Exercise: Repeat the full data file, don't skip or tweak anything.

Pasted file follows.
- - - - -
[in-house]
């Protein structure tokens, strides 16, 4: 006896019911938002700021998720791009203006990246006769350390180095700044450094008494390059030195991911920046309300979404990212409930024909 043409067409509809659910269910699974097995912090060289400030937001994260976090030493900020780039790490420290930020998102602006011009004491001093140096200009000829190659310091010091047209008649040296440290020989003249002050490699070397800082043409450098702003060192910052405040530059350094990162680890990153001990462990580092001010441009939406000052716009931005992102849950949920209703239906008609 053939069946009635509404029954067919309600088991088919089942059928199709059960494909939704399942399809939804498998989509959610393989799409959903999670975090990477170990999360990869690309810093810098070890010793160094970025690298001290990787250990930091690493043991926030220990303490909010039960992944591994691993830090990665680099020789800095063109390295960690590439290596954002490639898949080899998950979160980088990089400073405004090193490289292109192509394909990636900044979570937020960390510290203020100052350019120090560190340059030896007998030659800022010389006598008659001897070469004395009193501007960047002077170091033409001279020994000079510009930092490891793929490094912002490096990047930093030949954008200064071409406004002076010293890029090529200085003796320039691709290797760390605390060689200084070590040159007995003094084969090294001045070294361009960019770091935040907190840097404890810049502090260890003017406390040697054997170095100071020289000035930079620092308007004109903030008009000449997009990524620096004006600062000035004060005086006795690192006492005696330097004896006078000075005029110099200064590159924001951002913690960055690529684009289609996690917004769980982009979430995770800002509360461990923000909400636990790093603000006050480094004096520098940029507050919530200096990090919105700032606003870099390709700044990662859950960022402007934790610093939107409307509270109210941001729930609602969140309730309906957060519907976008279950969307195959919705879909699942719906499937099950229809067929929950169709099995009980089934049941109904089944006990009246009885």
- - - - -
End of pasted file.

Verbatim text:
[in-house]
């Protein structure tokens, strides 16, 4: 006896019911938002700021998720791009203006990246006769350390180095700044450094008494390059030195991911920046309300979404990212409930024909 043409067409509809659910269910699974097995912090060289400030937001994260976090030493900020780039790490420290930020998102602006011009004491001093140096200009000829190659310091010091047209008649040296440290020989003249002050490699070397800082043409450098702003060192910052405040530059350094990162680890990153001990462990580092001010441009939406000052716009931005992102849950949920209703239906008609 053939069946009635509404029954067919309600088991088919089942059928199709059960494909939704399942399809939804498998989509959610393989799409959903999670975090990477170990999360990869690309810093810098070890010793160094970025690298001290990787250990930091690493043991926030220990303490909010039960992944591994691993830090990665680099020789800095063109390295960690590439290596954002490639898949080899998950979160980088990089400073405004090193490289292109192509394909990636900044979570937020960390510290203020100052350019120090560190340059030896007998030659800022010389006598008659001897070469004395009193501007960047002077170091033409001279020994000079510009930092490891793929490094912002490096990047930093030949954008200064071409406004002076010293890029090529200085003796320039691709290797760390605390060689200084070590040159007995003094084969090294001045070294361009960019770091935040907190840097404890810049502090260890003017406390040697054997170095100071020289000035930079620092308007004109903030008009000449997009990524620096004006600062000035004060005086006795690192006492005696330097004896006078000075005029110099200064590159924001951002913690960055690529684009289609996690917004769980982009979430995770800002509360461990923000909400636990790093603000006050480094004096520098940029507050919530200096990090919105700032606003870099390709700044990662859950960022402007934790610093939107409307509270109210941001729930609602969140309730309906957060519907976008279950969307195959919705879909699942719906499937099950229809067929929950169709099995009980089934049941109904089944006990009246009885």